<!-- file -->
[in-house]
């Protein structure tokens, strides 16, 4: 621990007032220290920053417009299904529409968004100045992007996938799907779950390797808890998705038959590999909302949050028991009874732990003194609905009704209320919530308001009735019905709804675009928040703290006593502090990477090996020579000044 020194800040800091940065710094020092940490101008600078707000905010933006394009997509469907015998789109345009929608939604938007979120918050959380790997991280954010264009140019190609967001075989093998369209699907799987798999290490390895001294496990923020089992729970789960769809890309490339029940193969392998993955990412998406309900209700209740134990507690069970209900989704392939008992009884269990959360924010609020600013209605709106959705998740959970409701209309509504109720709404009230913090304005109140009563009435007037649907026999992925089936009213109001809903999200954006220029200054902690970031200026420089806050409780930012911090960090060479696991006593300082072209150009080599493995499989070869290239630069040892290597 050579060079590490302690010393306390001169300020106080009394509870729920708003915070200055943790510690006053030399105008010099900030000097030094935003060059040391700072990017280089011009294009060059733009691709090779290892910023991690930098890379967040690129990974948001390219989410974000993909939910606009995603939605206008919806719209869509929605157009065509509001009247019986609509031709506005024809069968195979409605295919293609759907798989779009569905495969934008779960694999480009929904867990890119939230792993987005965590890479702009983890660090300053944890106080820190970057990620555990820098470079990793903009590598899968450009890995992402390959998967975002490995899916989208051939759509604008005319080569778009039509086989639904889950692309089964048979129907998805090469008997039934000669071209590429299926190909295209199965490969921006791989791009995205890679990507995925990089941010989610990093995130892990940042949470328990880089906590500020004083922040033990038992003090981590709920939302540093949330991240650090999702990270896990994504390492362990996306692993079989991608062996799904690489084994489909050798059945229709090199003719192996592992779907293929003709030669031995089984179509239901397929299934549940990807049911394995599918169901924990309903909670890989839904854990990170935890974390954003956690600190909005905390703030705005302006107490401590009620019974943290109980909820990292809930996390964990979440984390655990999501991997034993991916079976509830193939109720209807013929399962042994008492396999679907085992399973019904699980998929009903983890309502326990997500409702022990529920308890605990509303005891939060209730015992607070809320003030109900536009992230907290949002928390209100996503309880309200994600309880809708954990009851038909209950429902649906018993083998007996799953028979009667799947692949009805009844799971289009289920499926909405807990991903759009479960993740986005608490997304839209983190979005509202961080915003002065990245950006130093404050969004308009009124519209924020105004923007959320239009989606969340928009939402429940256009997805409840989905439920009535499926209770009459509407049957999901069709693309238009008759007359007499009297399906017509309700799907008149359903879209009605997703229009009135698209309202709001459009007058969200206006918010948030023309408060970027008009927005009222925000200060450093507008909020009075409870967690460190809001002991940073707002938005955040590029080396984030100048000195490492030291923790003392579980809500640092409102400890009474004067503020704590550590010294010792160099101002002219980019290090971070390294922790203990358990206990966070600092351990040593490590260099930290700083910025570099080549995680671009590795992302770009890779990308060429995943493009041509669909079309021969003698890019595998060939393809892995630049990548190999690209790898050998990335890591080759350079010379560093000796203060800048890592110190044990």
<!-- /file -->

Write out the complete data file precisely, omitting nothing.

[in-house]
């Protein structure tokens, strides 16, 4: 621990007032220290920053417009299904529409968004100045992007996938799907779950390797808890998705038959590999909302949050028991009874732990003194609905009704209320919530308001009735019905709804675009928040703290006593502090990477090996020579000044 020194800040800091940065710094020092940490101008600078707000905010933006394009997509469907015998789109345009929608939604938007979120918050959380790997991280954010264009140019190609967001075989093998369209699907799987798999290490390895001294496990923020089992729970789960769809890309490339029940193969392998993955990412998406309900209700209740134990507690069970209900989704392939008992009884269990959360924010609020600013209605709106959705998740959970409701209309509504109720709404009230913090304005109140009563009435007037649907026999992925089936009213109001809903999200954006220029200054902690970031200026420089806050409780930012911090960090060479696991006593300082072209150009080599493995499989070869290239630069040892290597 050579060079590490302690010393306390001169300020106080009394509870729920708003915070200055943790510690006053030399105008010099900030000097030094935003060059040391700072990017280089011009294009060059733009691709090779290892910023991690930098890379967040690129990974948001390219989410974000993909939910606009995603939605206008919806719209869509929605157009065509509001009247019986609509031709506005024809069968195979409605295919293609759907798989779009569905495969934008779960694999480009929904867990890119939230792993987005965590890479702009983890660090300053944890106080820190970057990620555990820098470079990793903009590598899968450009890995992402390959998967975002490995899916989208051939759509604008005319080569778009039509086989639904889950692309089964048979129907998805090469008997039934000669071209590429299926190909295209199965490969921006791989791009995205890679990507995925990089941010989610990093995130892990940042949470328990880089906590500020004083922040033990038992003090981590709920939302540093949330991240650090999702990270896990994504390492362990996306692993079989991608062996799904690489084994489909050798059945229709090199003719192996592992779907293929003709030669031995089984179509239901397929299934549940990807049911394995599918169901924990309903909670890989839904854990990170935890974390954003956690600190909005905390703030705005302006107490401590009620019974943290109980909820990292809930996390964990979440984390655990999501991997034993991916079976509830193939109720209807013929399962042994008492396999679907085992399973019904699980998929009903983890309502326990997500409702022990529920308890605990509303005891939060209730015992607070809320003030109900536009992230907290949002928390209100996503309880309200994600309880809708954990009851038909209950429902649906018993083998007996799953028979009667799947692949009805009844799971289009289920499926909405807990991903759009479960993740986005608490997304839209983190979005509202961080915003002065990245950006130093404050969004308009009124519209924020105004923007959320239009989606969340928009939402429940256009997805409840989905439920009535499926209770009459509407049957999901069709693309238009008759007359007499009297399906017509309700799907008149359903879209009605997703229009009135698209309202709001459009007058969200206006918010948030023309408060970027008009927005009222925000200060450093507008909020009075409870967690460190809001002991940073707002938005955040590029080396984030100048000195490492030291923790003392579980809500640092409102400890009474004067503020704590550590010294010792160099101002002219980019290090971070390294922790203990358990206990966070600092351990040593490590260099930290700083910025570099080549995680671009590795992302770009890779990308060429995943493009041509669909079309021969003698890019595998060939393809892995630049990548190999690209790898050998990335890591080759350079010379560093000796203060800048890592110190044990």